Nostalgia for the ’90s has a special double potency. The decade is now old enough that we can look back at it with the same bittersweet remember when? tug that powered ’80s nostalgia and ’70s nostalgia — and, before that, the 1962 nostalgia of “American Graffiti” (the movie that was the true launchpad of nostalgia culture). There’s a great deal in the ’90 to get nostalgic about: “Seinfeld” and Tarantino, “Sex and the City” and “Boogie Nights”; the Clinton boom and the Clinton scandals; the return of martinis; the rise of boy bands and grunge, Snoop Dogg and Eminem; the earthquake that was O.J.; and on and on. Yet part of the decade’s uniqueness came from what wasn’t there. It was the last moment before the Internet took over, and along with it a certain aura of technological control. I’d argue that with rose-colored hindsight (and when it comes to nostalgia, is there any other kind?), that’s part of what made the ’90s so bold and alluring, so relaxed and unhinged. So free.

Trainspotting,” Danny Boyle’s movie about four Scottish wastrels throwing their lives away on heroin, came out in 1996, and if you go back and watch it now, every squalid frame of it pulses with the freedom of the ’90s. The movie is set in the gutter, in icky sordid flats and junk dens, in “the worst toilet in Scotland,” yet the entire thing is recklessly and thrillingly alive. It’s a tale of addiction that’s really a movie about the liberation of not giving a fuck.

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The famous opening sequence, with Ewan McGregor — pale and buzzcut, as if he’d just escaped from a psych ward — and Ewen Bremner dashing through the streets of downtown Edinburgh pursued by the cops, with “Lust for Life” pounding on the soundtrack like a punk heartbeat and McGregor’s Renton listing all the things you’re supposed to “choose” that he would rather die than choose (“Choose life. Choose a job. Choose a career. Choose a family…Choose fixed-interest mortgage payments. Choose a starter home. Choose your friends…Choose sitting on that couch watching mind-numbing spirit-crushing game shows stuffing fucking junk food into your mouth”), is a catharsis, because it’s an embrace of life in the guise of an unholy rejection of it. It’s like the opening of “A Hard Day’s Night” rewritten by Charles Bukowski (or, in this case, by his inheritor Irvine Welsh). The characters in “Trainspotting” reject everything except getting higher than high, yet in scene after scene we taste their hunger, the nakedness of their desire for something outside the realm of what life has promised them. They’re raffish lowlifes who have slipped away from having a dream. But they’re also everyone living the middle-class dream who knows it’s a mirage.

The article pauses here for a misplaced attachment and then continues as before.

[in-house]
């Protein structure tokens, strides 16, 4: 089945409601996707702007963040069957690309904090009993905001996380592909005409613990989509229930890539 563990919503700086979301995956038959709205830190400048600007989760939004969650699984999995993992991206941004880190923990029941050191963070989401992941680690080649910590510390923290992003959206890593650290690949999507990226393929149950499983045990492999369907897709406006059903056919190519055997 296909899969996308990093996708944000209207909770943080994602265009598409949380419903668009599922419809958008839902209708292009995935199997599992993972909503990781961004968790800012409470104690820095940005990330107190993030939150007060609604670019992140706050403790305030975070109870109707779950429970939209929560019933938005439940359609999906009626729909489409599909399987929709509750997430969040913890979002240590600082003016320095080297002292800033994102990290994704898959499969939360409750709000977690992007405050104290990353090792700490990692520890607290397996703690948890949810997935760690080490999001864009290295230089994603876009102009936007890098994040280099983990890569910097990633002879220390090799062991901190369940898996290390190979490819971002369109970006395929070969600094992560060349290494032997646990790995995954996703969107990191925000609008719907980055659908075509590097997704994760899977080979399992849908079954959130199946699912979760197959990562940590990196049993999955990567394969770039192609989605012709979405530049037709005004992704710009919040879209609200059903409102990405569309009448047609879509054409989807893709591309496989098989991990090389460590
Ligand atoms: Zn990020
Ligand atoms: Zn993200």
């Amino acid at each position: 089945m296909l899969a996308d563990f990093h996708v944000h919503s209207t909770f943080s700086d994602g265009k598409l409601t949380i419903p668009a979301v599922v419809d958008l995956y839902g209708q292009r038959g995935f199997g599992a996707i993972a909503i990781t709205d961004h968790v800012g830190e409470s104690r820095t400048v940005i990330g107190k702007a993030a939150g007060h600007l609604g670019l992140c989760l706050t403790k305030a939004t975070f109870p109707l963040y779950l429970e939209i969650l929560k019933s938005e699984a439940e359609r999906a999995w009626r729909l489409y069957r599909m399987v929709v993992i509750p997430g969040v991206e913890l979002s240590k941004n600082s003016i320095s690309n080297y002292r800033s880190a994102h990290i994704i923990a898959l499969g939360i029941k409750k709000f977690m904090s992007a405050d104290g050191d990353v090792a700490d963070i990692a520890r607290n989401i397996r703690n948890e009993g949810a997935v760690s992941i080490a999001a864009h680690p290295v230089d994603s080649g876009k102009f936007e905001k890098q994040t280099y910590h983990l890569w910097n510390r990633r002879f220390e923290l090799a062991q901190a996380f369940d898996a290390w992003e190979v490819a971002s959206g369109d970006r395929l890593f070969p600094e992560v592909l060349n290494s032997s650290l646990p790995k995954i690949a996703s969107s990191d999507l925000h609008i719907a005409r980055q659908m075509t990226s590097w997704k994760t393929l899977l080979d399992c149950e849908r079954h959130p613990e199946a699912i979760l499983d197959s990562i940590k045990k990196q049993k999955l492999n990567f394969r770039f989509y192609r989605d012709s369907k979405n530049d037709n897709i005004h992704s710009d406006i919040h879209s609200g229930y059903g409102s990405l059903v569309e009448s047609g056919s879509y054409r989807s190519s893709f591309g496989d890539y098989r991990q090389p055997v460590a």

The Danny Boyle who decided, 20 years later, to make a sequel to “Trainspotting” is a different director now than he was then. “Trainspotting” was only Boyle’s second feature, and he’s come up in the world since; he is now an Esteemed Academy Award Winner. Yet going back to discover where the characters from “Trainspotting” landed was, in theory, an inspired idea, because if there’s anything the pop-culture world could use today, it’s an uncut dose of what was great about the ’90s — an era when the audacity and decadent daring of a movie like “Trainspotting” could get right inside an audience’s bloodstream.

Yet “T2: Trainspotting” is not that movie. As fans have discovered by now, it’s a weary tale of downtrodden, no-expectations middle age. In the opening scene, Renton is running again, only this time on a gym treadmill, where he collapses and has a minor heart attack. It’s a depressing kickoff, not because Renton suffers a physical trauma or even because he’s apparently clean and sober. It’s depressing because the movie can’t come up with anything better to symbolize his new state of being than that ancient cliché: the yuppie workout. Renton, we learn, is married but getting a divorce, and since his wife owns their apartment in Amsterdam, he has nowhere to go. So he drifts back to Edinburgh to look up his old friends: Spud (Bremner), still a junkie, now teetering on the edge of suicide (Renton saving him from the barf-blasted baggie in which he tries to suffocate himself is one of the film’s few joltingly funny moments), and Sick Boy (Jonny Lee Miller), now a pimp with one dominatrix who uses her to rig up voyeur-cam blackmail schemes.